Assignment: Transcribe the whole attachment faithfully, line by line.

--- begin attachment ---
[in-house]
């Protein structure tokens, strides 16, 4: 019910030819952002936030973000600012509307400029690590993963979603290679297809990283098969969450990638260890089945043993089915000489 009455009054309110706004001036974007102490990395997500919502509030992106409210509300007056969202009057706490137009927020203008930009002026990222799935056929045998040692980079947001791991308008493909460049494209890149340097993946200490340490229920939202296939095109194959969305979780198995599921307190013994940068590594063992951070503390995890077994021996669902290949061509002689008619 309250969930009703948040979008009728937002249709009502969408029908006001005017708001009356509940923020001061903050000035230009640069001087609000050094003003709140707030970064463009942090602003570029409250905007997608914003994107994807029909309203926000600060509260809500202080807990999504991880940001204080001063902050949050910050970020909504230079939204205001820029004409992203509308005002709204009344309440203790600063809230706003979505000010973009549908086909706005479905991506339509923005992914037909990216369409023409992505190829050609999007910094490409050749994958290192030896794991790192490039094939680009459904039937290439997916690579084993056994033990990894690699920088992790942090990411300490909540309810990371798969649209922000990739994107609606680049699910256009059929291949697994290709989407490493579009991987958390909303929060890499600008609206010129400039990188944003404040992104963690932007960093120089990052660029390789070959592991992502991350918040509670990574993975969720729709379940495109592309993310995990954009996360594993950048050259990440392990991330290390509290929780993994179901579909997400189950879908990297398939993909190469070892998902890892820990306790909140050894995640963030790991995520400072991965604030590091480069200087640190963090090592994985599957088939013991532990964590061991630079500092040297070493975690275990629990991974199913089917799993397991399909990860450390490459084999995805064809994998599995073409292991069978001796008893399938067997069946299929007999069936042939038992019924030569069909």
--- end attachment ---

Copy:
[in-house]
């Protein structure tokens, strides 16, 4: 019910030819952002936030973000600012509307400029690590993963979603290679297809990283098969969450990638260890089945043993089915000489 009455009054309110706004001036974007102490990395997500919502509030992106409210509300007056969202009057706490137009927020203008930009002026990222799935056929045998040692980079947001791991308008493909460049494209890149340097993946200490340490229920939202296939095109194959969305979780198995599921307190013994940068590594063992951070503390995890077994021996669902290949061509002689008619 309250969930009703948040979008009728937002249709009502969408029908006001005017708001009356509940923020001061903050000035230009640069001087609000050094003003709140707030970064463009942090602003570029409250905007997608914003994107994807029909309203926000600060509260809500202080807990999504991880940001204080001063902050949050910050970020909504230079939204205001820029004409992203509308005002709204009344309440203790600063809230706003979505000010973009549908086909706005479905991506339509923005992914037909990216369409023409992505190829050609999007910094490409050749994958290192030896794991790192490039094939680009459904039937290439997916690579084993056994033990990894690699920088992790942090990411300490909540309810990371798969649209922000990739994107609606680049699910256009059929291949697994290709989407490493579009991987958390909303929060890499600008609206010129400039990188944003404040992104963690932007960093120089990052660029390789070959592991992502991350918040509670990574993975969720729709379940495109592309993310995990954009996360594993950048050259990440392990991330290390509290929780993994179901579909997400189950879908990297398939993909190469070892998902890892820990306790909140050894995640963030790991995520400072991965604030590091480069200087640190963090090592994985599957088939013991532990964590061991630079500092040297070493975690275990629990991974199913089917799993397991399909990860450390490459084999995805064809994998599995073409292991069978001796008893399938067997069946299929007999069936042939038992019924030569069909």